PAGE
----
SINCE THE WINDS CAME, the yellowing leaves of the year and the last apples have fallen into our gathering early dusks, and we have looked out beyond the black sky-writing of the now bare branches into the cold cold soon-come night and thought of Indoors and Fire.
We've been nearly three damp months without a usable woodburner (our only real heating), and finally finally, we have a hearth again, and we did not have to move house! It's amazing how not being able to light a fire takes the heart, in a very real sense, right out of a home. All the complexities of thatched listed buildings, landlord's house insurance, chimney regulations and suchlike, have been remedied, and the original fireplace has been uncovered from behind decades of brick and plaster. We are overjoyed with warmth!
Meanwhile, my studio has been a hive of Calendar packing. I was so pleased to have sold out within such a short space of time! Thank you folks as always for loving and supporting what I do - it makes a real and tangible difference. I have made a second order with the printers, which I will be listing for sale this coming THURSDAY NOVEMBER 21st at 8pm UK TIME (find out when that is where you are here). Be quick folks: I predict this lot will whisk off the shelves rather fast too!
Though the sunlight streams into my lovely studio, the winds also blow in through cracks between the floorboards, and so woodburner-installation shall be happening there too before long.
A painting has been birthing on the floor of my studio for some months now. It's on a large piece of oak which won't fit comfortably on my desk or drawing board, and it is almost done. I can't show you it yet, but will be sure to do so in due course. My back and knees are quite glad it's nearly finished.
In other autumnal news, those in the South West and beyond are cordially invited to come and say hello at my stall at these upcoming craft fairs this month (and snaffle the last calendars left!)...
The first will be the always cozy and convivial delight that is the South Devon Steiner School Advent Fair near Totnes on Saturday November 23rd:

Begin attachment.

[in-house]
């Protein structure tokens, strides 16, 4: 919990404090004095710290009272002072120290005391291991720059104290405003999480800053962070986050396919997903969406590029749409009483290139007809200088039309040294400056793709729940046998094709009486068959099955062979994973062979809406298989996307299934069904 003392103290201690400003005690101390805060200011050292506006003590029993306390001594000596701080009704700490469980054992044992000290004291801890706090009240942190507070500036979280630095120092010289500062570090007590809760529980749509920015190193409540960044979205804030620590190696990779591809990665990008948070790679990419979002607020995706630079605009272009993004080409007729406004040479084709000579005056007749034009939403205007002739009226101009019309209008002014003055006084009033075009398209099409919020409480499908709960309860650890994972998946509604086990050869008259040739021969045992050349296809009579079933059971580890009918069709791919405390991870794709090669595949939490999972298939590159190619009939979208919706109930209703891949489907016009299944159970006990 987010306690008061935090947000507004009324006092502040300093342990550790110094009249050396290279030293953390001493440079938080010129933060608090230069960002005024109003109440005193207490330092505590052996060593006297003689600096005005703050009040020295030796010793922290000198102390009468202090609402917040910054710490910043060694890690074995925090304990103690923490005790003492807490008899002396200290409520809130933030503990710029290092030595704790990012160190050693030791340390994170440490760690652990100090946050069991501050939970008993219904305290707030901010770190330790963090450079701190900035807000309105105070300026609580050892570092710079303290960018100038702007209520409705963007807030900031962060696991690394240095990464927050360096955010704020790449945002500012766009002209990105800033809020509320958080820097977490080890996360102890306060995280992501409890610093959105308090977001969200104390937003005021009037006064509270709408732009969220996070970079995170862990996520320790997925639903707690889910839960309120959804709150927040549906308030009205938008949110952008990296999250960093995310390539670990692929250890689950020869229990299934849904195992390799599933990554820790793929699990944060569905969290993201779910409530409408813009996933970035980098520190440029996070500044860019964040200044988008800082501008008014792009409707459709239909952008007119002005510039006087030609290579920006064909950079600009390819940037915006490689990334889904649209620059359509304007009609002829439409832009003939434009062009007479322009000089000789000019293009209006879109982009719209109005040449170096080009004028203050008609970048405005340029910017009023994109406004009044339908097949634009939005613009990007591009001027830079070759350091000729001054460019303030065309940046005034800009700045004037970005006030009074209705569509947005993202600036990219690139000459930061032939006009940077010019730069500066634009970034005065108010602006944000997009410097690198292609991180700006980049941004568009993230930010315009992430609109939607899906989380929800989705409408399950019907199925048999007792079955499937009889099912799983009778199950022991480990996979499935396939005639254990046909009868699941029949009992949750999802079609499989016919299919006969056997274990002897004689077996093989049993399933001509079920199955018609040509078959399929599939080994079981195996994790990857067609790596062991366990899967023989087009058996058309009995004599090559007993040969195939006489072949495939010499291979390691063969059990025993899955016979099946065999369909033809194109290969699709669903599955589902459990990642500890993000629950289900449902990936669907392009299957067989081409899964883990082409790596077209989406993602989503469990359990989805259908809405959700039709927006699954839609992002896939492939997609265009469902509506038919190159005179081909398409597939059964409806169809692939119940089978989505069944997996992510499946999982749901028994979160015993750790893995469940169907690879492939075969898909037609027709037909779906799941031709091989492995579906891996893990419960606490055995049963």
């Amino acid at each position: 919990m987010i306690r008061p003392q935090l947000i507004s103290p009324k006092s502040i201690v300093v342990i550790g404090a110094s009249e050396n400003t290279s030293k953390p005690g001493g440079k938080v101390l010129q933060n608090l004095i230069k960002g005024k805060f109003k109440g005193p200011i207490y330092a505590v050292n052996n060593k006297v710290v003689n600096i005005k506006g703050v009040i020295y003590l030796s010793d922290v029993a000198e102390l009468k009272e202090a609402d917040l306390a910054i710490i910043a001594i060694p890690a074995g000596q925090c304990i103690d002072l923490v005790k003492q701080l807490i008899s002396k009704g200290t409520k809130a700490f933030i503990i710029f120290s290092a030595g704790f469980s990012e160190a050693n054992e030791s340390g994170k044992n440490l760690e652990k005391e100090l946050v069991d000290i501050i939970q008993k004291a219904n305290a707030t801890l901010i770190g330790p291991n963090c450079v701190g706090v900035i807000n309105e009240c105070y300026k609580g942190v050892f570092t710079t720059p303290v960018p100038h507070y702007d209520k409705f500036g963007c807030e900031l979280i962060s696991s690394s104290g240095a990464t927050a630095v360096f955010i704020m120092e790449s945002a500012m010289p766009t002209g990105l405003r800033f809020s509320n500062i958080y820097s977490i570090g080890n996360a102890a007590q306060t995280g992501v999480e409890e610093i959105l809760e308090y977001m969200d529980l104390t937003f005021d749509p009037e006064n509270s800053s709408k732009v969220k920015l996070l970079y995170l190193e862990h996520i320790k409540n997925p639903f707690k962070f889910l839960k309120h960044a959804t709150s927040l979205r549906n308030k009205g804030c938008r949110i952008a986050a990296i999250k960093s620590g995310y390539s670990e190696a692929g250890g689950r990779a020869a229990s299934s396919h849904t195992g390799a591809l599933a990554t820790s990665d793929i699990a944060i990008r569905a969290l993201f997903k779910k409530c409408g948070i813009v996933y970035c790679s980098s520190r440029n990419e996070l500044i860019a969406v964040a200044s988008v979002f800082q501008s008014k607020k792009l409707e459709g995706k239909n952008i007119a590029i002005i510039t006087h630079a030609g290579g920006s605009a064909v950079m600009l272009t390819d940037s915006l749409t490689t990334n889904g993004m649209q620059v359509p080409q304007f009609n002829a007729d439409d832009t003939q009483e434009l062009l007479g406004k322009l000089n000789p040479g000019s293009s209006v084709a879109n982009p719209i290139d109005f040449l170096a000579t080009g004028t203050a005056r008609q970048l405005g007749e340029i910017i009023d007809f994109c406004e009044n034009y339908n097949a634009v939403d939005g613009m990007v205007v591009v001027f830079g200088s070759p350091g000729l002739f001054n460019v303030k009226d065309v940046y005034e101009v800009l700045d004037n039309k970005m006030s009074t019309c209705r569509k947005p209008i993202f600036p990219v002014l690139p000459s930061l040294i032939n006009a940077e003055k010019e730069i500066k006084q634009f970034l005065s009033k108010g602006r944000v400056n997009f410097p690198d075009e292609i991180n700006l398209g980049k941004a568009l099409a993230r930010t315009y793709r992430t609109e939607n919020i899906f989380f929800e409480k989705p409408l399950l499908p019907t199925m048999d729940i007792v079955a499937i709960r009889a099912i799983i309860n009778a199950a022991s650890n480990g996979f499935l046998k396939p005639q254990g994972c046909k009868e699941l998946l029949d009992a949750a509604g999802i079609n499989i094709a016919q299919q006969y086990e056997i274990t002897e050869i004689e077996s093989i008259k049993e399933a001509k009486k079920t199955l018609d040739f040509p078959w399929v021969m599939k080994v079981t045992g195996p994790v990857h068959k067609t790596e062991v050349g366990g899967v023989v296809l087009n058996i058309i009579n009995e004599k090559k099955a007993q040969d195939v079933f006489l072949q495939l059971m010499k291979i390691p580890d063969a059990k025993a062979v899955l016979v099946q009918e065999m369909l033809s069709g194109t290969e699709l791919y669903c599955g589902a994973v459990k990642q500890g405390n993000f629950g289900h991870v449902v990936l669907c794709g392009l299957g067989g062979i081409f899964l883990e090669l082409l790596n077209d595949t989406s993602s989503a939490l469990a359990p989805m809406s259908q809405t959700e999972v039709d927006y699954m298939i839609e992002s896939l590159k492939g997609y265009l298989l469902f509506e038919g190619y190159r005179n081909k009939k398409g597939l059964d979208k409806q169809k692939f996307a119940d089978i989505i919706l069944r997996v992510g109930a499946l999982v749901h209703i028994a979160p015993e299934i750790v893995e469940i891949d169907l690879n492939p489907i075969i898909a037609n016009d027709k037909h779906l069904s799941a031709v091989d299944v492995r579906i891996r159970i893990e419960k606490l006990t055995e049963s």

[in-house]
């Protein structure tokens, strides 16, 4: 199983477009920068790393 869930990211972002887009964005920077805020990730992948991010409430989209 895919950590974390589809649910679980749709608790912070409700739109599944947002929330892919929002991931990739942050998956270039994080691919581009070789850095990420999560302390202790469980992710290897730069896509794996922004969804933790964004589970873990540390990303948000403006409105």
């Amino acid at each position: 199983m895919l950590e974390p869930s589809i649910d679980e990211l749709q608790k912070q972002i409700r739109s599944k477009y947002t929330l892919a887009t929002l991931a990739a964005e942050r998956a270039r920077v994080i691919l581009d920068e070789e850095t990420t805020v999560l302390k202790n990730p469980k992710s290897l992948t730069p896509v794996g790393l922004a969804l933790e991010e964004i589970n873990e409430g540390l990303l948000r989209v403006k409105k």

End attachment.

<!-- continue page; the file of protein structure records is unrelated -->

The second will be a gathering of local art and craft talent on Saturday November 30th for the Chagford Winter Artisan Fayre, where you will see many wondrous creations in wood, clay, silver, pencil, paint, bronze, fabric, ink, thread, paper, wool and gem:
There have been cold, sunny November stomps on the moor, where we looked down over the valley of the river Dart, and the many beautiful ochres, umbers, ambers, rusts and browns that clothe it.
And we gloried in the low November sunlight edging the mossy moorland woods as we walked out the heavy-booted things of the year passing behind us.
I have been helping clear and prune an old overgrown local orchard where the apples are sweet and the ivy threatens to win the battle. Under the autumn crowflight, we tended trees in the smoke from an applewood fire, and learnt about which branches to cut, and which to leave to bear fruit next year.
When the elderberries were ripe, I gathered them to make syrup - an excellent tonic for the colder months which will fight chills and ills before they get you. I followed the recipe in Roger Phillips' Wild Food. Simmer the black elderberries with sugar and cloves, then strain and bottle.
It hasn't lasted long.
And from the orchard cuttings, I rescued ripe rosehips, and bottled them dry with sugar, after making a few cuts in the skin of each hip. For this I followed the instructions in Hedgerow Medicine by Julie Bruton-Seal and Matthew Seal, but also those given by the mother of a friend from Bulgaria, who told me that they still make syrups by layering berries with sugar in a jar, and leaving them for a couple of months until the sugar and berries have turned into a syrup, and then straining and bottling. This retains far more of the goodness than the cooking method, so we shall see what emerges from the jar in the new year.
On which subject, I cannot pass by without sharing Rosehip November by Vashti Bunyan. This quiet, atmospheric song sits on an album she released in 1970 - Just Another Diamond Day - which she wrote whilst travelling in a wagon through Britain. It garnered very little initial acclaim, which caused this gentle soul to abandon her musical career entirely, until recently when after thirty years had passed and her music had gathered a cult following, she once again took up her guitar. Some people find this album a bit twee, but for me there's something essential and sparse and honest in the music and artwork that reminds me of the feeling in the fallen autumn leaves and in our innermost desires to sit on a dark evening by a log fire warming our toes and dreaming of the road ahead.